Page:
A 500 watt tactical HF vertical antenna system

An interesting assortment of military suplus gear mixed with a bit of ingenuity can go a long way.

I've had a Shakespeare AT-1011 antenna (or two) for quite a while. I've had various Harris remote antenna couplers for quite a while. It seemed like the two were meant for each other and, in fact, they are commonly used together by our field troops - primarily as mobile setups.

But, what I wanted was a means to quickly deploy a portable antenna system that could take 500 or more watts with good efficiency over most of the HF spectrum. The key word being "quickly".

I didn't need back-pack portability; there are other solutions for that problem. But, I needed something that one ordinary guy, a guy like me, could easily put up in a short amount of time.

So, one of my Ham Radio buddies, David McGinnis (K7UXO), and I got together and started working the problem. What we came up with fit the bill perfectly!

Before I go on for hours, blathering about how cool this thing is, let's have a look. A picture is worth considerably more than my blathering..

Field Day Antenna System

The picture shows what it's like to do Field Day in Montana! That's I-90 a few thousand feet below. But, the point of all this is the antenna system over there on the right side of the picture. It's hard to see due to the flora and all the green CARC paint but what you're looking at is a really beefy tripod, a Harris RF-382 remote antenna coupler and the bottom of a Shakespeare AT-1011 32' vertical antenna. I guess I need a wide angle lense to show the antenna itself.


Field Day in Montana

Here's a picture that shows the antenna better. In fact, there are two of these setups in this pic. One in the foreground and another off to the right, on top of the generator building. (Yes, we had permission from the site manager for such shenanigans.)

There wasn't much of a breeze at the moment that picture was taken even though we were at 7,014 feet above sea level. So, the antennas sort of disappear up into the Big Sky.


Field Day at 7000 feet ASL

Here's what the AT-1011 looks like with a fresh, mountaintop breeze. It just bends over in a very graceful manner and comes back to vertical when the breeze dies down. It's a very pretty sight!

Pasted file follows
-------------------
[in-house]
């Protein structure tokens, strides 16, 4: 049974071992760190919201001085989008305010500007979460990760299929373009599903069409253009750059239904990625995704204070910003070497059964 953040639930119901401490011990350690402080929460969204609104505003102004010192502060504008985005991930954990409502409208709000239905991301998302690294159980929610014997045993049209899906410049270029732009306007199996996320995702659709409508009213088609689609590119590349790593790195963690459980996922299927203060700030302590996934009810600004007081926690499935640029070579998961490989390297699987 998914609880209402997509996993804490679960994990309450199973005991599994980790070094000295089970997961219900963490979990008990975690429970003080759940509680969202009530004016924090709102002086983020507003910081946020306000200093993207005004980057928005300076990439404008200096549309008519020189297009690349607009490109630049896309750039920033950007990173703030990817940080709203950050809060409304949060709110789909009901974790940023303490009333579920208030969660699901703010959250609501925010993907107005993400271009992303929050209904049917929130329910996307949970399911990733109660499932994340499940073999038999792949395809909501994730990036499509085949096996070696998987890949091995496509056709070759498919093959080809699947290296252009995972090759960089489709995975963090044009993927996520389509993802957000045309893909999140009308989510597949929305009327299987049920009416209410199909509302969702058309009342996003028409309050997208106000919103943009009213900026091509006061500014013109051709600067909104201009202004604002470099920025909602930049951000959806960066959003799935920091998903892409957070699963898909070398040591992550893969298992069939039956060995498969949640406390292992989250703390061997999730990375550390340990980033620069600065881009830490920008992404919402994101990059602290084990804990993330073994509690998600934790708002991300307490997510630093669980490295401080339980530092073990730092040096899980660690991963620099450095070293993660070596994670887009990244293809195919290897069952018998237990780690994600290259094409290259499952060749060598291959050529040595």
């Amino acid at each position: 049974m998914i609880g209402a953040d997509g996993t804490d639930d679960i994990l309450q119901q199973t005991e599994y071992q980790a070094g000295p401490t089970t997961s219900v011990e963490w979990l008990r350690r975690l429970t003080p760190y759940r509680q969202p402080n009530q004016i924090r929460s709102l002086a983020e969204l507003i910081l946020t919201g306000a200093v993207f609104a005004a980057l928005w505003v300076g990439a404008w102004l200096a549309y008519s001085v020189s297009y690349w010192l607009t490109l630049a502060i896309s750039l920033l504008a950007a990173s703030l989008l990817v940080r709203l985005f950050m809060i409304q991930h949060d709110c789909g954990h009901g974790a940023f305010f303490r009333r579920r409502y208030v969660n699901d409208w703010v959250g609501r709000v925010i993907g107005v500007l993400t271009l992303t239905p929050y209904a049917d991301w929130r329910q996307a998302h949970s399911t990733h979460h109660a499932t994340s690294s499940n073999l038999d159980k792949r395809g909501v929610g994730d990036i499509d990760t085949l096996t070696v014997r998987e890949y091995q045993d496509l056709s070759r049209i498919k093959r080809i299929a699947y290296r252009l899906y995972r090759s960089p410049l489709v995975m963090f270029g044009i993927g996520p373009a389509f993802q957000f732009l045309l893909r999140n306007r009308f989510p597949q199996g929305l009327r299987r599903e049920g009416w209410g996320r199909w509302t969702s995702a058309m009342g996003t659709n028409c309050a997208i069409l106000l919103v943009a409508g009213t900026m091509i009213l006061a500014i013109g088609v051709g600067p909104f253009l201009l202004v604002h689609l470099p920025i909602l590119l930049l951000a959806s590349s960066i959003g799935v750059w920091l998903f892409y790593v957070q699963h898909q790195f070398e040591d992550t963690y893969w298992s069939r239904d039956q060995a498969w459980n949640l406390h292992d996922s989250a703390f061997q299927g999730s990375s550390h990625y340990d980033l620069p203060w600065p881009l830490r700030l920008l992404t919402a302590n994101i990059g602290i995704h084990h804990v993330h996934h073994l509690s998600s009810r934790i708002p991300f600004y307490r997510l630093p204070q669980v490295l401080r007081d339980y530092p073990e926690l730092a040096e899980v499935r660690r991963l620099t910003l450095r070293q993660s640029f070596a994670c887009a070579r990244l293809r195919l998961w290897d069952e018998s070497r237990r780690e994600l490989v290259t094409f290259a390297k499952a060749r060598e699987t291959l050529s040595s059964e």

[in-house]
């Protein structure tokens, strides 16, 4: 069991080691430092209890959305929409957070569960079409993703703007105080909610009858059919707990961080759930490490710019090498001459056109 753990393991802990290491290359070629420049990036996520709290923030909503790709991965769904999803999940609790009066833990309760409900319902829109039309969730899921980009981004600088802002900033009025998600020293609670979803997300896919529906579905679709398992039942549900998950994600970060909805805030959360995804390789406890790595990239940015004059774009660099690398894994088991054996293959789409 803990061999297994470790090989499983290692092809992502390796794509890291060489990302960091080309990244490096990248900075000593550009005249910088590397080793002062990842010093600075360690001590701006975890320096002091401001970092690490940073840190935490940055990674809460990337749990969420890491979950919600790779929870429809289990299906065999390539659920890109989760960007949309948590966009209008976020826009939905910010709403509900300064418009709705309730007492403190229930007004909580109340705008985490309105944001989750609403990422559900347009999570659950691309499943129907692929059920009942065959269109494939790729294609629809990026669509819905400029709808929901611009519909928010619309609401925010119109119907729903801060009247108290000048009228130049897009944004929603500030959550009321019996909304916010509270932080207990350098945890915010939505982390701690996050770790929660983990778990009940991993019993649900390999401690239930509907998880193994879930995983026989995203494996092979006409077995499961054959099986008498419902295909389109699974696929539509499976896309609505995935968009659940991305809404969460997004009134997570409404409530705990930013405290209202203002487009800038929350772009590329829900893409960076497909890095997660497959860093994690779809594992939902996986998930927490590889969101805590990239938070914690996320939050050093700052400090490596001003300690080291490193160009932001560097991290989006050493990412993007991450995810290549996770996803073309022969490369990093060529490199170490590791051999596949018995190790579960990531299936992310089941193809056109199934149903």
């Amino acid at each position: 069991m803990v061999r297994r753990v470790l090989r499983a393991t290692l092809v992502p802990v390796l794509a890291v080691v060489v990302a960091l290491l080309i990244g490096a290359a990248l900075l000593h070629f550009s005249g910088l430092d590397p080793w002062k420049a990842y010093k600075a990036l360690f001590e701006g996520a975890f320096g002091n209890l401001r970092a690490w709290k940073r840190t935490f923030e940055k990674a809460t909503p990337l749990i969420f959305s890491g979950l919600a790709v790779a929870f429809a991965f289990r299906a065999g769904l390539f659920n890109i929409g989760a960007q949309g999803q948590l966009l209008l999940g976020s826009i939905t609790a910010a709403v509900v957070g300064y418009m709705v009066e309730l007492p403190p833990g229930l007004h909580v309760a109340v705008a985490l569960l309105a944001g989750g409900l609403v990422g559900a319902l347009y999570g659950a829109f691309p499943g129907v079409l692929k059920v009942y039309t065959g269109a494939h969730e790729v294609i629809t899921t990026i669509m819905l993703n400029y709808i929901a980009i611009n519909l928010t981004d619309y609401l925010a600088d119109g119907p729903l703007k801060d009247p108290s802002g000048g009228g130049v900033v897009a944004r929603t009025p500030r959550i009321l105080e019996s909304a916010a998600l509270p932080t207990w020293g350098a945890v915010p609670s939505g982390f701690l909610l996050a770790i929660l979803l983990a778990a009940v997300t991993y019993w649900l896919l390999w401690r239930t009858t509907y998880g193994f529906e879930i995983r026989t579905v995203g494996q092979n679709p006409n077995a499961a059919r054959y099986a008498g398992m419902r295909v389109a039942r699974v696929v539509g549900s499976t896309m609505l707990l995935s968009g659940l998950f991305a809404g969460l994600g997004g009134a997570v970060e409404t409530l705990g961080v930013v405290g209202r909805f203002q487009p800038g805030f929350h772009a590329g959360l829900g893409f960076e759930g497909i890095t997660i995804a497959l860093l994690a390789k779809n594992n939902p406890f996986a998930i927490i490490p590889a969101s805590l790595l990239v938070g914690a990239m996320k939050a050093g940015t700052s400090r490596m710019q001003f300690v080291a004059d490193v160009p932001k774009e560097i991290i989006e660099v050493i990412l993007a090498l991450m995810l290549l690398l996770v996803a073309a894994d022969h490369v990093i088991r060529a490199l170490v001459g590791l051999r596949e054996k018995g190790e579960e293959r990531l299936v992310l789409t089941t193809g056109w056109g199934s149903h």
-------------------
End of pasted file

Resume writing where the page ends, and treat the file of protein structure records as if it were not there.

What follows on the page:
So, what keeps the antenna upright? What keeps it from blowing over? That, dear reader, is what this article is all about.


Tripod Components

Here is an overview that shows (from front to back) a bagged AT1011 antenna, a mount plate for the RF-382 antenna coupler and the components for a tripod upon which the entire assembly will rest.

The key to this whole thing is the tripod iteslf. It is made up of a tripod adapter (available from this guy on ebay) and three legs which are standard aluminum military surplus four foot mast sections (also commonly available on ebay). A fourth mast pole is used to couple the coupler / antenna mounting plate to the tripod.

As they say in American Football, here's the "reverse angle" view.

Tripod Components / Reverse

It's all lightweight aluminum and trivial for an ordinary guy, such as myself, to carry the thing around. At least in it's broken down state as shown here. The coupler / antenna mount plate is 1/2" thick aluminum plate although a thinner piece of stock would be fine -- it's just what I had in hand on the day I decided to build this thing. At the top of the plate is a "sugar scoop" antenna mount off a HMMWV. On top of that is the base for the AT-1011 and a RF-1980-AT001 Tilt Whip Adapter both of which are generally available from this guy on ebay.



The first step is to insert the three legs into the tripod adaptor. That takes about 30 seconds and a decidely non-herculean effort.


Tripod with antenna / coupler mount plate

The next step is to drop the coupler / antenna mount plate into the vertical hole in the tripod adaptor. Usually, the RF-382 is already mounted to the plate for this operation. Which is still an easy enough thing for one ordinary guy to accomplish on his own.

The next steps would be to assemble the AT-1011 and mount it to the tilt over adapter that is already mounted to the mount plate.

Oh, yes, please notice the 3/4" braid hanging down from the mount plate. That attaches to both the mount plate and to the RF-382 ground terminal. I always drive a metal ground stake into the ground directly under the center of the tripod. I attach the braid to that ground stake which gives the antenna extreme stability. Pulling straight down from the center of the tripod to a good anchor makes this thing stand up in even harsh weather. And, the braid makes for a very convenient place to clip on radials!


Radials! Gotta have lots of radials.

Above you can see the 30 radials I typically deploy. They're 33 feet long and have a big alligator clip on one end and a 3" diameter PVC spool on the other. To deploy I clip the aligator clip onto the braid and toss the spool off into the weeds. It's easy, quick and 30 radials is enough to be pretty effective.

So, that's it in a nutshell. Here are some more pictures with various detailed views.  There's not much more to say - if you have questions just shoot me an email.

Mount Plate

Mount Plate

Mount Plate

Sugar Scoop

Tilt Over Adaptor

Tripod Overview

Tripod Overview

Field Day in Montana

I've run this antenna system during Field Day for the past five years with great success. If you've worked the Field Day CW op at either K7UXO or W7KF you were hearing this antenna.

It's simple, it works and it serves me well. I love this thing!